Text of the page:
RMS & ILS Engineering

Curtiss-Wright Defense Solutions supports specialty engineering with an established "–ilities" team organized under our System Engineering group. Our specialty engineering resources include Reliability/Maintainability/Safety (RMS) engineering and  Integrated Logistics Support (ILS) engineering teams. We have the experience and capabilities to support Performance Based Logistics (PBL) and maintenance requirements as well as expertise in working closely with dedicated depot centers.

  • Human factors and safety engineering (products are evaluated against the specification, MIL-HDBK-454, MIL-STD-1472, and MIL-HDBK-882 as they apply to the program)
  • ILS and PBL capability and support
  • Technical manuals, training material/courses and support documentation
  • LSA per MIL-STD-1388-2B or GEIA-STD-0007 guidelines
  • LORA and LCC analysis (COMPASS STAT Version 6.2.0)

Curtiss-Wright has successfully developed and delivered and deployed equipment for various branches of service with similar functional and operational capabilities. The ILS team is familiar with and successful in supporting maintenance programs on various military programs. It provides technical assistance and effective product support for existing equipment in the field, ensuring that it meets the reliability, maintainability, availability, and supportability requirements.
 

Supportability/Availability

Our ILS engineering capabilities include analysis to determine the requirements for spares and warranty provisions, transportation, storage, packaging, handling, and trade-off on COTS and Nondevelopmental Items (NDI). Obsolescence (end of life) and long lead items are identified during maintenance planning to ensure that availability is not at risk.

Curtiss-Wright has an established repair station that accommodates the repair of all return units under contract, and proactively supports the failure investigation on the equipment or unit. Curtiss-Wright embraces the PBL concept to optimize total system availability at minimum cost and logistics footprint, in order to provide customers and users with the optimum benefits of using Curtiss-Wright products and services.

  • Reliability predictions (MIL-HDBK-217F and ANSI/VITA 51.1)
  • Failure modes, effects and criticality analysis
  • Process failure modes and effects analysis
  • Maintainability analysis per MIL-STD-470, MIL-HDBK-472, and MIL-HDBK-2084 as applicable
  • Fault tree analysis
  • Finite element analysis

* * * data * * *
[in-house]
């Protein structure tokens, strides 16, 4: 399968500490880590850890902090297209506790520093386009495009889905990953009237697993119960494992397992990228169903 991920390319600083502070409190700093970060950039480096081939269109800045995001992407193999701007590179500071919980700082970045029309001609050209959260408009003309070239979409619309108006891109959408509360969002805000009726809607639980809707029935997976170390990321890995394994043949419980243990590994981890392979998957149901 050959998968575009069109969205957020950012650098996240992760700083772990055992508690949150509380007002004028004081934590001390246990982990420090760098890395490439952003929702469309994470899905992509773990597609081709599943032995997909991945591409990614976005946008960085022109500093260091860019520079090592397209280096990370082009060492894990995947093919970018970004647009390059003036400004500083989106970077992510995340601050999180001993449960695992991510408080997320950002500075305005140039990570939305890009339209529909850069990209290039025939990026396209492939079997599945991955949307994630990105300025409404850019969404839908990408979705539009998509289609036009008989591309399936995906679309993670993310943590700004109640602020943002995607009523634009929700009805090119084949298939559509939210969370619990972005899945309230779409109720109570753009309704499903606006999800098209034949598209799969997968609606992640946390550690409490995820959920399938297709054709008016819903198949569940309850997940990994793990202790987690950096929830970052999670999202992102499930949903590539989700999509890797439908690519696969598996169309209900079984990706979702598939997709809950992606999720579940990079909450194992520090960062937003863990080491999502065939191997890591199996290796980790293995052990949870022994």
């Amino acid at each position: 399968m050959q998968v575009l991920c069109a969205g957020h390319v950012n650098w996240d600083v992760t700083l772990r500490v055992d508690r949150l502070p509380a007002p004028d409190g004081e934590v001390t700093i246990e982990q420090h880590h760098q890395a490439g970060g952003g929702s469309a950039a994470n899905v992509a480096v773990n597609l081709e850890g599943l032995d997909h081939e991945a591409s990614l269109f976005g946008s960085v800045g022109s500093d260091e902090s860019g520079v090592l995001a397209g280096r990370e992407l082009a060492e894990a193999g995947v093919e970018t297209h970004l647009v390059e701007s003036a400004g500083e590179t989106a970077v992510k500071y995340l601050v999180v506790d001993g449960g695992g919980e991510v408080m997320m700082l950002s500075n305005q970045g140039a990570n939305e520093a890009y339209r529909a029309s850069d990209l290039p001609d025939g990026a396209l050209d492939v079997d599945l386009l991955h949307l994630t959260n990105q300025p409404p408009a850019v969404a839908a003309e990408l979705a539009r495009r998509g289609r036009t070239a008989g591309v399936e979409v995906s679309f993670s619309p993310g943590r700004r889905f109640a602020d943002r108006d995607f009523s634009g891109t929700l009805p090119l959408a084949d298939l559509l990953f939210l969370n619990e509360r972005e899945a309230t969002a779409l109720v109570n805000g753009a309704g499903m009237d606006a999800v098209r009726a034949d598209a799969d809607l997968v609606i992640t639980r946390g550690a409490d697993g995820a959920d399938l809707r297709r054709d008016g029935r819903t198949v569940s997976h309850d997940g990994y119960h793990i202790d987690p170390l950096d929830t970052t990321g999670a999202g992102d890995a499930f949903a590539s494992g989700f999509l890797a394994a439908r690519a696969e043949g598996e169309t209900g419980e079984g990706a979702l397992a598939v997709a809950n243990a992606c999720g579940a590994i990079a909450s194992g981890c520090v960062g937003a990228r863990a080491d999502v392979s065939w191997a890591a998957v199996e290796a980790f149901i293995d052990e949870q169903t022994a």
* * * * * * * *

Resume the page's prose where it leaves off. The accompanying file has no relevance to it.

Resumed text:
• Thermal analysis
  • Component de-rating and analysis
  • Testability analysis
  • Redundancy
  • HALT/ALT

Curtiss-Wright's standard reliability prediction practice follows MIL-HDBK- 217F and ANSI/VITA 51.1 guidelines. In addition, Curtiss-Wright has performed predictions using the PRISM and 217Plus models. Curtiss-Wright currently uses Relex to support its reliability prediction efforts.

Curtiss-Wright design for reliability and maintainability capabilities include, but are not limited to:

  • Failure Modes, Effects and Criticality Analysis
  • Process Failure Modes and Effects Analysis
  • Fault Tree Analysis
  • Reliability Predictions
  • Finite Element Analysis
  • Thermal Analysis
  • Component De-rating
  • Testability Analysis
  • Redundancy
  • Lessons Learned
  • Trade-off, cost-benefit analyses
     

Integrated Logistics Support (ILS) Engineering

Curtiss-Wright has an established ILS team. The Logistics Engineer Specialist is responsible for the logistics data requirements. Their primary function is to support the Product Design and Development and sustaining activities to ensure that all logistics requirements, including reliability, maintainability, supportability, and availability requirements are met and incorporated in the equipment design.

The Logistic Support Analysis (LSA) per MIL-STD-1388-2B is performed concurrent with product design and development. The ILS engineering team collaborates with System Engineering and other functional teams during Level of Repair Analysis (LORA), and/or Life Cycle Cost (LCC) analysis, to determine the most effective and economical cost of ownership. In addition, Human Factors and Safety Engineering are integrated into the product design process. This effort is interrelated, sequential, and ongoing throughout all program phases. It influences facility, support equipment, procedures, and personnel selection. The Logistics Engineer is also responsible for the development of Technical Manual and Training material for deliverable equipment. Deliverable data can be tailored to an acceptable format that meets the customer’s requirements.

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